This means you buy more chlorine and waste more time trying to get to an adequate concentration level with the substance. Asides its effects on your pool, a low alkalinity swimming pool is unsafe for swimmers as the acidic water can cause nasal, eye, and skin irritations.
A rule of thumb is 1.5 lbs. of baking soda per 10,000 gallons of water will raise alkalinity by about 10 ppm. If your pool's pH tested below 7.2, add 3-4 pounds of baking soda. If you're new to adding pool chemicals, start by adding only one-half or three-fourths of the recommended amount.
Both an oxidizer and sanitizer, cal hypo is quick dissolving and is the most frequently used in the pool industry. It will slightly raise your pH, so make sure you adjust pH while using it. As the name implies, it will also raise your calcium hardness levels in your pool slightly.
Basically, it uses reactive oxygen (“active oxygen”) to oxidize and remove contaminants from pool and spa water such as those found in sweat, urine and windblown debris. So it doesn't add chlorine to your pool, and it doesn't create chlorinated by-products — like chloramines.
Dead skin and other elements like hair may end up dropping in the hot tub, leaving the tub in a mess. It is essential to shock the hot tub frequently – at least once every week. It is important to use Chlorine shocks as well as non-Chlorine shocks.
The honest truth is that every hot tub owner has accidentally over-shocked their hot tub at least once. It happens from time to time and it's not the end of the world. Try to keep it to a minimum, though, as it can damage your hot tub and actually harm your body, too.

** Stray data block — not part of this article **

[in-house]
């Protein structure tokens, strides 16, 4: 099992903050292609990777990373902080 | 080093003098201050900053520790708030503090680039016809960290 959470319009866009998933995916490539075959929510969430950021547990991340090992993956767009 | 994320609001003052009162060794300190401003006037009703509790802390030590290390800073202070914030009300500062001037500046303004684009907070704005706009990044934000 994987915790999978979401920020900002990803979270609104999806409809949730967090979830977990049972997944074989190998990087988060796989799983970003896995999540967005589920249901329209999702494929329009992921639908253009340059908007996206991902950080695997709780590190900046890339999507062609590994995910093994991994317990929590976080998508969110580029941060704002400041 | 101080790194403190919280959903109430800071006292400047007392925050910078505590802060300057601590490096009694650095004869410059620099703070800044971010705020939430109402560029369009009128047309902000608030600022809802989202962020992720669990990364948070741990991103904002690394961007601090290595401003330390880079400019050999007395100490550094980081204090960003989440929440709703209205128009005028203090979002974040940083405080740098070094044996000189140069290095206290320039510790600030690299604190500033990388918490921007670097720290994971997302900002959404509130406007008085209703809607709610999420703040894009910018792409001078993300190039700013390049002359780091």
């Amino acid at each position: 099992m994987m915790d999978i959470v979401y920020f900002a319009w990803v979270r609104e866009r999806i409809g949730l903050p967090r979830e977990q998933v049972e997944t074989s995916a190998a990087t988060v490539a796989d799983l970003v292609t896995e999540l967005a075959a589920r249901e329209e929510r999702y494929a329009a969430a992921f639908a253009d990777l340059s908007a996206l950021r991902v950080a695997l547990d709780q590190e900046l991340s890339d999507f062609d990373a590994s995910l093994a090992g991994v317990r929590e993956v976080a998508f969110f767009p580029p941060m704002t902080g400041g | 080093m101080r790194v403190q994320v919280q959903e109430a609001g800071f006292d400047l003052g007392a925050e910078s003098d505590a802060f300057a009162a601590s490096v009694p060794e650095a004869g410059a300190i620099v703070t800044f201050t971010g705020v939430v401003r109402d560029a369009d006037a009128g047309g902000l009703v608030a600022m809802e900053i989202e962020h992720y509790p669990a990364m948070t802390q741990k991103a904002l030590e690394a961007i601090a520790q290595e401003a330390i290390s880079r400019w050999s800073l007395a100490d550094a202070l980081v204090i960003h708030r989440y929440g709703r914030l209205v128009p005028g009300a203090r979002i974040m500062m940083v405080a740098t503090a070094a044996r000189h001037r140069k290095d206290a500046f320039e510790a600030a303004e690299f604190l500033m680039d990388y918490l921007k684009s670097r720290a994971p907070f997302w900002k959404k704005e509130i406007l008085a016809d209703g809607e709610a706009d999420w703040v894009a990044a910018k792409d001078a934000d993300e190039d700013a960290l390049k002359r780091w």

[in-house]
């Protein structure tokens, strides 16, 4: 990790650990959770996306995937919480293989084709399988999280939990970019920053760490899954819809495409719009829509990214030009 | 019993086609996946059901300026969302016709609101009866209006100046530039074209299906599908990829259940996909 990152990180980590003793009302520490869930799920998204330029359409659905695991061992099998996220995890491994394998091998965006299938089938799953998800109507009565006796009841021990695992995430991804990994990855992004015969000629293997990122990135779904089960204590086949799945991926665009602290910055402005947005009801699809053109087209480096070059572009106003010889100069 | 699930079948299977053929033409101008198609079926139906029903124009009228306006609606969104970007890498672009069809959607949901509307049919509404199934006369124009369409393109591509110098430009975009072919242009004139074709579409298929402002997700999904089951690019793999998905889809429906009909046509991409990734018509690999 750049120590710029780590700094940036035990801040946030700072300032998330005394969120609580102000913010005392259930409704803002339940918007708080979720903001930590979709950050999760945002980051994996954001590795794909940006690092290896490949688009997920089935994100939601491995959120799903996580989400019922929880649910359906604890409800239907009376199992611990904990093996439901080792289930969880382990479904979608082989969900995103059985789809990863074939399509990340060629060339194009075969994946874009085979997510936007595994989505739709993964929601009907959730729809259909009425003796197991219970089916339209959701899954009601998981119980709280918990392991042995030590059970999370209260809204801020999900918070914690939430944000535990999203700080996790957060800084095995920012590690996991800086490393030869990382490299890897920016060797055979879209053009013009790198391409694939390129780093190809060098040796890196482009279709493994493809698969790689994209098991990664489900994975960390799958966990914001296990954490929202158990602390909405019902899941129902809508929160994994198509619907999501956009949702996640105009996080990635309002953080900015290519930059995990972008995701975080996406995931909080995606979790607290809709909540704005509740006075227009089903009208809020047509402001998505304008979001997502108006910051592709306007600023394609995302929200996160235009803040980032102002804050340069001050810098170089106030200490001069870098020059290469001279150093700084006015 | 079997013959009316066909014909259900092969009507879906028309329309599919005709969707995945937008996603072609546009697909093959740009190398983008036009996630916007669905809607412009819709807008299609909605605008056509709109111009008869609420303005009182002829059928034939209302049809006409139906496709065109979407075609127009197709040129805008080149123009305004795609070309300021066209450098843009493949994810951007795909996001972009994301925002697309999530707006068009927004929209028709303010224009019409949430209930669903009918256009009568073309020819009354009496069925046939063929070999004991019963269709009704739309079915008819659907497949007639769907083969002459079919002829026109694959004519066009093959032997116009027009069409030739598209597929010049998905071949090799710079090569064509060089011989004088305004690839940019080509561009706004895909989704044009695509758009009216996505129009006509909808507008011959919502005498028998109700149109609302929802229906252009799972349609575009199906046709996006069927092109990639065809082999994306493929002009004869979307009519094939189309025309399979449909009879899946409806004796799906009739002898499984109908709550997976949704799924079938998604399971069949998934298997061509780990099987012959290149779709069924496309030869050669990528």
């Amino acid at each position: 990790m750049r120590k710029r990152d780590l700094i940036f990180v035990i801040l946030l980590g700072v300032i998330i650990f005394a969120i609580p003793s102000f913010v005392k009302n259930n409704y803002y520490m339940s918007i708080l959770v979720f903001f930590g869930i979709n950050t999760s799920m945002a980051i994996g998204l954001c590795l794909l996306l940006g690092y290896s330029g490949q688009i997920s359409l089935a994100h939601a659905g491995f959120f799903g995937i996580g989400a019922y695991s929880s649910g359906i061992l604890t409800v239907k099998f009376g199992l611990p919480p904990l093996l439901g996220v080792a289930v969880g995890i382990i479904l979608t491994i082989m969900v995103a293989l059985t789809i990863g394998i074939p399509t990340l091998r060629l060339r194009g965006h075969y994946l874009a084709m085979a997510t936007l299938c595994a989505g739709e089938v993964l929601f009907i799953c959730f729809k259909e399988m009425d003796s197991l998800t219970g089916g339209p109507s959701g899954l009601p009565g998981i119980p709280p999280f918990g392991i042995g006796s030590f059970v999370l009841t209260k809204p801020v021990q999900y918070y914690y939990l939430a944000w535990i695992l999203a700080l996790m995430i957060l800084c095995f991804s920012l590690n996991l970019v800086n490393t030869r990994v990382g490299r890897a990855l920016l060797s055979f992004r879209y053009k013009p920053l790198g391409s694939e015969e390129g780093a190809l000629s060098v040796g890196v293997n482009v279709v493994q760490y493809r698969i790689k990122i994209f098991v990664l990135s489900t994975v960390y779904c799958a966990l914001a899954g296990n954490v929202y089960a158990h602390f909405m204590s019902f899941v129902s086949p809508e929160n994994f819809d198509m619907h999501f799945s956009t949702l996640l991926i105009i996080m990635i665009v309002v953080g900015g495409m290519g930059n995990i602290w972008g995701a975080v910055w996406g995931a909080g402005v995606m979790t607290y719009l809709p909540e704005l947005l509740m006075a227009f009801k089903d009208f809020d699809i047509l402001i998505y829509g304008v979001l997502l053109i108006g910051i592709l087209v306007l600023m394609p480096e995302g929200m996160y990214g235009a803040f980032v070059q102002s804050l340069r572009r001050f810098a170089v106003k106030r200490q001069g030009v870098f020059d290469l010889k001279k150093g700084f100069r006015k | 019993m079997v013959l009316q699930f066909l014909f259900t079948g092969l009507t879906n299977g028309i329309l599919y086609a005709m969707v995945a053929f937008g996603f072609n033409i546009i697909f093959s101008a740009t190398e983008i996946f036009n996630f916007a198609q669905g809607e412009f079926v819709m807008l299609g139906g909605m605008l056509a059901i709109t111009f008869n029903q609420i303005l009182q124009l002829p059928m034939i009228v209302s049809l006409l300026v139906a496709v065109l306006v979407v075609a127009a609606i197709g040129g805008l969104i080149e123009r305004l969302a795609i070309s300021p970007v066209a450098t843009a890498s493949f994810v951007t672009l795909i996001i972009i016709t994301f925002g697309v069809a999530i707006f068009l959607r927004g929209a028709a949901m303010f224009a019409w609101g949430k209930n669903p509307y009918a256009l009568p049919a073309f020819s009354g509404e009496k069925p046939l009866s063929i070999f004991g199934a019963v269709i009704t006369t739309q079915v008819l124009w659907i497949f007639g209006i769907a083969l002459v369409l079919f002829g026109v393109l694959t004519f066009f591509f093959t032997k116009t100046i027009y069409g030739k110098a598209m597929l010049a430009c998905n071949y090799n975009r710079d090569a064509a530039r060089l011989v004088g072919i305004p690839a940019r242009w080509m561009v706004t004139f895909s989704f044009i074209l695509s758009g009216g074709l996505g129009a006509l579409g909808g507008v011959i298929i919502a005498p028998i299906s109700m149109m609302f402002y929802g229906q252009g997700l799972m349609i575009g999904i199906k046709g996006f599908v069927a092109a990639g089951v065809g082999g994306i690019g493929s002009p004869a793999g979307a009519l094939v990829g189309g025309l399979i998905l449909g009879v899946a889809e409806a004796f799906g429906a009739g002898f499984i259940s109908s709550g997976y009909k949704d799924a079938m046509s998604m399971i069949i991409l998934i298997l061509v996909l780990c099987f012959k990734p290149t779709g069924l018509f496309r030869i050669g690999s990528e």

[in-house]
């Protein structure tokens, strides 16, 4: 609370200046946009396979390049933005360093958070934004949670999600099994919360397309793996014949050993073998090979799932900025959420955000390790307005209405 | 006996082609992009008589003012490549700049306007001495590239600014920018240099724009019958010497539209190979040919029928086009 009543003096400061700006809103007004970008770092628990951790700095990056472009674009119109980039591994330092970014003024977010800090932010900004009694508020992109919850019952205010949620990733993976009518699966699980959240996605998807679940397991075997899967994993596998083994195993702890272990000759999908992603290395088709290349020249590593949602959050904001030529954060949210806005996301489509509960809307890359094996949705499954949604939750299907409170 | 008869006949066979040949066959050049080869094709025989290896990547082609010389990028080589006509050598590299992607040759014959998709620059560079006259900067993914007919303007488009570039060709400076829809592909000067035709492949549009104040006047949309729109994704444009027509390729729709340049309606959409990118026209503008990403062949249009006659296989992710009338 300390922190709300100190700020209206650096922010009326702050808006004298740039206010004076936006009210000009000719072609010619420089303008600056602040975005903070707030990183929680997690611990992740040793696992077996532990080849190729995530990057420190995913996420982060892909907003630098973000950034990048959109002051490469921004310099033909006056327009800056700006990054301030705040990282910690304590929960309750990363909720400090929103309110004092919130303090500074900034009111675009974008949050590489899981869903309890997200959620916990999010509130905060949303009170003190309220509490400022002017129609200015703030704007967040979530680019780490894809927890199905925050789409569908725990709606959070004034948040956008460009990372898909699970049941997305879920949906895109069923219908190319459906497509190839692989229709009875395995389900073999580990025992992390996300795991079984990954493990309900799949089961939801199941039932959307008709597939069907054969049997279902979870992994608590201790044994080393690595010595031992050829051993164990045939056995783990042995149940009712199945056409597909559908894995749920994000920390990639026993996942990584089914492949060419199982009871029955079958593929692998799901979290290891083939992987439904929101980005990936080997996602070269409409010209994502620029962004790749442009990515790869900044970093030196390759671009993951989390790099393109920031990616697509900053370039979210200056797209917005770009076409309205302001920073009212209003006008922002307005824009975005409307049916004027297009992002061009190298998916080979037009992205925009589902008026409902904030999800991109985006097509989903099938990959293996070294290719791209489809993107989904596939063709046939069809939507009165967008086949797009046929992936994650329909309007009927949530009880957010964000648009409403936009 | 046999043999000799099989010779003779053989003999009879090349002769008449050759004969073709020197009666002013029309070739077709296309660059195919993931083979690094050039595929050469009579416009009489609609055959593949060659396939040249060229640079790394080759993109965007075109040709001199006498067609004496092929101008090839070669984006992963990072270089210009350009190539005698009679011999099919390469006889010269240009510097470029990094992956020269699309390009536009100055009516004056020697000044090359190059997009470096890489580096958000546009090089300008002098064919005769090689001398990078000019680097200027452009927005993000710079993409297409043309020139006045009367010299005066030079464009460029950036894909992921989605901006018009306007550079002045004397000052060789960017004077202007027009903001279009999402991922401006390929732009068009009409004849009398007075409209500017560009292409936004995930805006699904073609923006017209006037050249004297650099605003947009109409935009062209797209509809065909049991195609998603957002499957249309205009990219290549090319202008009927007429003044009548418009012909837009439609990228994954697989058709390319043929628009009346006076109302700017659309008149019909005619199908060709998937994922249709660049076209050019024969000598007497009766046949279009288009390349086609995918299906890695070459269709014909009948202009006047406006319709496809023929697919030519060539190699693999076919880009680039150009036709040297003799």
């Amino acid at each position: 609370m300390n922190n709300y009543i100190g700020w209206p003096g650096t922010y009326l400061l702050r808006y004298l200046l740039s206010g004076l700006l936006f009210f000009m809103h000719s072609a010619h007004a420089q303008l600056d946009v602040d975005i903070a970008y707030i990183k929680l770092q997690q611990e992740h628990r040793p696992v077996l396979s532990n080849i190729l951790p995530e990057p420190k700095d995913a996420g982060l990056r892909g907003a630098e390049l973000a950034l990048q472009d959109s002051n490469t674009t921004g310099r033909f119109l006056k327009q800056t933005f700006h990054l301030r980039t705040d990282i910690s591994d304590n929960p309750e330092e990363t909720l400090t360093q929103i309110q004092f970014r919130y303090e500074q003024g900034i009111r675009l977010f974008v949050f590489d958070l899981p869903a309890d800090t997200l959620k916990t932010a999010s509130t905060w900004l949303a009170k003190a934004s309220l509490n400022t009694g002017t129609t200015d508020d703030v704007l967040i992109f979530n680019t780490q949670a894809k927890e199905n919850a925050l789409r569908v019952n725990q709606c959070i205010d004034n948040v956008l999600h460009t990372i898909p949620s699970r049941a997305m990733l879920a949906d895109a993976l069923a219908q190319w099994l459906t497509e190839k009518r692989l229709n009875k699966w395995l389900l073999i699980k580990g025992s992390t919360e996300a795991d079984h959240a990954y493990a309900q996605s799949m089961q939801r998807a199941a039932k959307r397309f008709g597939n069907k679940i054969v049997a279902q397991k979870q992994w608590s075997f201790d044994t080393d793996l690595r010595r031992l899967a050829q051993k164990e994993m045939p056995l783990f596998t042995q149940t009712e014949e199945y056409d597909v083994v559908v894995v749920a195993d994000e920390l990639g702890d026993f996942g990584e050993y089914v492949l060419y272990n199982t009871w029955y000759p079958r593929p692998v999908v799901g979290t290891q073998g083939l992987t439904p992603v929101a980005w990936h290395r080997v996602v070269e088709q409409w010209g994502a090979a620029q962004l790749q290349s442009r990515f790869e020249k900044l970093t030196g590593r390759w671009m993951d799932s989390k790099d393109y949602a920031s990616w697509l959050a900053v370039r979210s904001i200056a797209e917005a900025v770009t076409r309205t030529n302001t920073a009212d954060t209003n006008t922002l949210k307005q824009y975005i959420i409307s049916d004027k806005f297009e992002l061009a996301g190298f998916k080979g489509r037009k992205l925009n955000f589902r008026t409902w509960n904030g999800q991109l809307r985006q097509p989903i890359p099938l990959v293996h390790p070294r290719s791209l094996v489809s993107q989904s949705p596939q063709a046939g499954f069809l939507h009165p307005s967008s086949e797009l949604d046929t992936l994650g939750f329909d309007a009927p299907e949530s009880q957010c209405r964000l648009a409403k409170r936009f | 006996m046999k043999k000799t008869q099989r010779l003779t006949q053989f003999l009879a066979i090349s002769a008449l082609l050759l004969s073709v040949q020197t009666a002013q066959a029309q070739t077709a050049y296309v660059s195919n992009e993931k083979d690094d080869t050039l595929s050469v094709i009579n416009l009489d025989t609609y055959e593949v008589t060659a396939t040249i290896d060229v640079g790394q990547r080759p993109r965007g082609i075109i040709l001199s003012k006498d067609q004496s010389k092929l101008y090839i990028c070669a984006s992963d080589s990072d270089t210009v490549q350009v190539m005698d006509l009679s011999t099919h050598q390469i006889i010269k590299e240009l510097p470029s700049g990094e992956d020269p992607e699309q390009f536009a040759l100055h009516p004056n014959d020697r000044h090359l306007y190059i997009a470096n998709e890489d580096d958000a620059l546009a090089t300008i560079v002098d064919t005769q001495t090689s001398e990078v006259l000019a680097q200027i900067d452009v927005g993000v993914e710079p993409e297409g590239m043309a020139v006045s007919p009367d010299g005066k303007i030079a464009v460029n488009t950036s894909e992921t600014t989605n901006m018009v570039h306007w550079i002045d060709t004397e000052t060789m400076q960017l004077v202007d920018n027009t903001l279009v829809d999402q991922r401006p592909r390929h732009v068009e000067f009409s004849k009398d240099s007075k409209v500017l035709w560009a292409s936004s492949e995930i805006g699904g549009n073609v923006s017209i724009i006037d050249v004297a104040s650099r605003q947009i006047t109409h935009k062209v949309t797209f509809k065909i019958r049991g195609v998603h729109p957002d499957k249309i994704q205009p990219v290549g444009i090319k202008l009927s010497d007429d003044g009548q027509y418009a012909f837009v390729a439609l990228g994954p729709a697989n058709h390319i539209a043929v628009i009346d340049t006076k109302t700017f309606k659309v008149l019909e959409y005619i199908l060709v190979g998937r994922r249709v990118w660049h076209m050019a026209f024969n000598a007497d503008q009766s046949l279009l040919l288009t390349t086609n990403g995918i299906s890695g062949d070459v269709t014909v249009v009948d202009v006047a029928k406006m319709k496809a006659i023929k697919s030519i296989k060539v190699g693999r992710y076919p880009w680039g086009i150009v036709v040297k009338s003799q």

Spa Shock is commonly available in two different forms. There is chlorine based shock (Sodium Dichlor), which increases your sanitizer levels as well as shocking the water, and non-chlorine shock (potassium monopersulfate or MPS) which is purely for oxidizing the water.
If you wish to lower the pH without also reducing the Total Alkalinity, simply pour the dose of muriatic acid about the pool. “ This would all be wonderful if it was only accurate. Still, just like the mythological “Chlorine Lock,” folkloric tales within the swimming pool industry do persist.
Check Total Alkalinity (TA) first, then adjust for proper pH range. Proper TA will buffer pH, that is, it will help to prevent pH fluctuations. Use fresh, high quality test strips. Excessively high bromine or chlorine levels can result in false pH and TA readings.
One of the most common reasons why alkalinity levels are so high in pools is because of too many chemicals. This is usually the result of human error. However, for people who live in a geographical area that experience acid rain, this can be a common problem. The acid rain can continuously change your pool's pH level.
You cannot overshock a swimming pool or add too much. Adding too much shock or overshocking your pool will kill off algae. The negative of adding too much shock is it will upset the chemical balance of your pool.
Algaecide should be used after each shock treatment, so it has a better chance to support your chlorine as it works its magic. Be sure to shock your pool first, then when the chlorine levels of your pool return to normal, add the correct amount of algaecide to several places around your pool while your pump is running.